With my 3D printer dialed in and tuned up, I was still having issues with the temperature on the heated bed and parts warping.  I determined that this was due to external air currents in the room.  I had been considering building a permanent table for the 3D printer and added an enclosure to my design to eliminate the effects of drafts on printed parts.  The enclosure is nothing fancy, very low tech in fact.  It is a corner framed box made from 1/4″ luan plywood with sliding plexiglass front doors.  It has handles and easily lifts off for maintenance and upgrades.

3D printer enclosure-8266    Enclosing a 3D printer -8270

The table is made from 5/4 pine lumber I had cut a few years back when the electric company cleared power lines along the property.  It has a full width drawer that slides out fully. I needed a place to hold  the tools and parts used to maintain the 3D printer in tip top shape. The small shelf in the back keeps the power supply and other wiring off the floor for better airflow and cooling of these units.

3D printer workstation -8267

For now, my 3D printer is driven by a computer and it has a nice new workstation courtesy of my good friends Mark and Michelle who donated the computer desk to the cause.  I also use this computer for development and programming of other projects like; Tetro the quadroped robot and Filastruder the filament extruder that will feed the 3d printer filament made from recycled plastic, and other cool things I’m not ready to leak to the public at this time. 🙂  Have no fear there will be blog posts on tetro and filastruder as I find the time.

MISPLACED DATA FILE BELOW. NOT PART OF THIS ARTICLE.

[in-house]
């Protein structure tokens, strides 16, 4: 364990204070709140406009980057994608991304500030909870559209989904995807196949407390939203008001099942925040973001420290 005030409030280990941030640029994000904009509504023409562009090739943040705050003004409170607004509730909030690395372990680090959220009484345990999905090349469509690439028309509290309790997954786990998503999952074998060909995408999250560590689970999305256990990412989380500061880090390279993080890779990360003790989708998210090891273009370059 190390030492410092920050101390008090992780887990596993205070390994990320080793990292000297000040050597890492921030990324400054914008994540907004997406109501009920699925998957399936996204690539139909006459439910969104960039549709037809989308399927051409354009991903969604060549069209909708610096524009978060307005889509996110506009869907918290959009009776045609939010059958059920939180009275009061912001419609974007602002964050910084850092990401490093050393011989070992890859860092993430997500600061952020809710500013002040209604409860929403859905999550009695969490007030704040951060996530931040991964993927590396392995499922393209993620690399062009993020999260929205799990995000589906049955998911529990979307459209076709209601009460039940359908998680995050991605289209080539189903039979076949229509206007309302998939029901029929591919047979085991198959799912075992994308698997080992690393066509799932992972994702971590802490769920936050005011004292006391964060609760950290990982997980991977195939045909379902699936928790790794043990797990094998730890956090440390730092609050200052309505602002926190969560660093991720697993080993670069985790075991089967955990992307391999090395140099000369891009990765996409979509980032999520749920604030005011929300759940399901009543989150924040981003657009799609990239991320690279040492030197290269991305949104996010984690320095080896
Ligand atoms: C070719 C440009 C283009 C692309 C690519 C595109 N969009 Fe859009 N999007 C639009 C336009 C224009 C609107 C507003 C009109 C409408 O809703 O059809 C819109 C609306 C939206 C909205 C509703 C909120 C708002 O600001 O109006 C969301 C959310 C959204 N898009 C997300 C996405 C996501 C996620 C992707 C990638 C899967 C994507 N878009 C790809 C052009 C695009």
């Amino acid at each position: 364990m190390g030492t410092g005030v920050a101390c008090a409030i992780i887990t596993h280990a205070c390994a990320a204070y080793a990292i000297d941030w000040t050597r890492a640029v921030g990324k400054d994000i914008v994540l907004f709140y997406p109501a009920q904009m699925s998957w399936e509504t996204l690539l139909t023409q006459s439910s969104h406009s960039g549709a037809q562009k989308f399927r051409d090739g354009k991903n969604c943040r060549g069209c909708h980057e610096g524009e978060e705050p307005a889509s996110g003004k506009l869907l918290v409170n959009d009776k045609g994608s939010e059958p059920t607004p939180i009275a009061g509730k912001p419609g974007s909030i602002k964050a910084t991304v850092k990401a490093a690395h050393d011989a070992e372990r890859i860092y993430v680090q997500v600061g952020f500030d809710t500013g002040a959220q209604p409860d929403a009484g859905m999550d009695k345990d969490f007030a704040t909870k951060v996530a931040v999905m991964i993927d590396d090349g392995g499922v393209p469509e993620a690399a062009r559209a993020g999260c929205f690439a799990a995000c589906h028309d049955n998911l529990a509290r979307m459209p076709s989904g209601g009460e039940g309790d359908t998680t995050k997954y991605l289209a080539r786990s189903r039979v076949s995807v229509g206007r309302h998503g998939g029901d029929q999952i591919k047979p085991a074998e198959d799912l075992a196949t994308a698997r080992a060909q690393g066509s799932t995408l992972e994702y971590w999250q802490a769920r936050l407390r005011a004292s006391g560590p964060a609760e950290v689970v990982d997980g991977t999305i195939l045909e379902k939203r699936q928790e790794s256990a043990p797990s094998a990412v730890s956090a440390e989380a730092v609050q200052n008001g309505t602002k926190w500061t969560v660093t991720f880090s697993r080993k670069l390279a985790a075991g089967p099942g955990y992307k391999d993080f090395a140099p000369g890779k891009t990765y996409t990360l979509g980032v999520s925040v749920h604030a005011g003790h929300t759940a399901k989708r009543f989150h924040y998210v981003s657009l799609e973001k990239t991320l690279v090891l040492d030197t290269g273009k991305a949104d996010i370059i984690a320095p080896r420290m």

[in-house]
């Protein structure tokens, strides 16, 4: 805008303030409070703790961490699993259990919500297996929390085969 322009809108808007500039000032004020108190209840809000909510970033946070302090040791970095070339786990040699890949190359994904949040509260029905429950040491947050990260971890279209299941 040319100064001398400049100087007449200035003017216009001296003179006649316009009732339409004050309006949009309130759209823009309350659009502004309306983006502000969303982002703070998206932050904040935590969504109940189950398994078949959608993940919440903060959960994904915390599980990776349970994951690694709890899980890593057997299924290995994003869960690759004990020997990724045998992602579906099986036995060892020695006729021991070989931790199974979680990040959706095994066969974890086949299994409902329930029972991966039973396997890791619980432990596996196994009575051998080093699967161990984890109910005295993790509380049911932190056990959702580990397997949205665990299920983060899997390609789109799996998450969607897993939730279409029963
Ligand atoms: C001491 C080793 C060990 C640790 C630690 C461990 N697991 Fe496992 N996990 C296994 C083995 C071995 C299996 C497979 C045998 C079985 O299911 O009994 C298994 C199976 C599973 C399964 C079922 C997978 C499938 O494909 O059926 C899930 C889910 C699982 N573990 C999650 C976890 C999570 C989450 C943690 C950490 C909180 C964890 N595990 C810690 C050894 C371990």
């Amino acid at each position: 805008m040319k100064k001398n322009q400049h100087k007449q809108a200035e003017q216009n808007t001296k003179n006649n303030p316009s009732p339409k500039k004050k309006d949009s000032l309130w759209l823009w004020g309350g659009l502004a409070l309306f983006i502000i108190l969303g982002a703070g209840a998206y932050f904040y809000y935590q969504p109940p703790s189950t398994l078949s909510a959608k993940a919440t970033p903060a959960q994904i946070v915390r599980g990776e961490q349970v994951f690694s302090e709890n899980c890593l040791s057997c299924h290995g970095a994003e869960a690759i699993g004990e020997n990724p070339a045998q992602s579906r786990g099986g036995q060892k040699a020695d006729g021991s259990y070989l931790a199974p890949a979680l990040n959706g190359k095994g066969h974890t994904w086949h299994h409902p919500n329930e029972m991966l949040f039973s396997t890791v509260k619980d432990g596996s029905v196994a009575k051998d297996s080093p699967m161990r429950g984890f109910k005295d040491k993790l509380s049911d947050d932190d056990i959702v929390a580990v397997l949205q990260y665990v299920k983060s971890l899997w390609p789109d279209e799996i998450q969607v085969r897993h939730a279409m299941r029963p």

3D printer LED lighted print head - 8275     3D printer LED lighted print head  -8274

Adding the enclosure required some necessary additions to the printer.  First was lights on the print head. I used to not understand why people would put lights on their print head, but now I get it.  When it’s running it’s important to monitor filament laydown and in the enclosure it’s pretty hard to do so without the lights.  I added three high brightness LEDs aimed at the print area to the left side of the x axis sled.

3d printer enclosure upgrade-8417

I used 12V SMT LED light strip which is readily available from online suppliers to light the entire enclosure.  The above photo shows the strip attached with a pressure sensative adhesive strip to the inside front of the printer enclosure.  The 30″ of light strip provides more then enough light for the enclosure.

3d printer enclosure upgrade-8419    3d printer enclosure upgrade-8418

Above photos show the effectiveness of the LED light tape.  Left photo lights off, right photo lights on.  A worthy addition to the printer.

3d printer enclosure upgrade-8421

What’s left to do to the printer before it is done?  My next steps will involve some changes to the control interface and enclosing the electronics that drive the printer (seen in the above photo).  These changes will turn my 3D printer will be a true stand alone machine with an LCD display, control interface via buttons and dials, and an SD card reader.    This will eliminate the need to have the PC running or even connected to the printer for operation.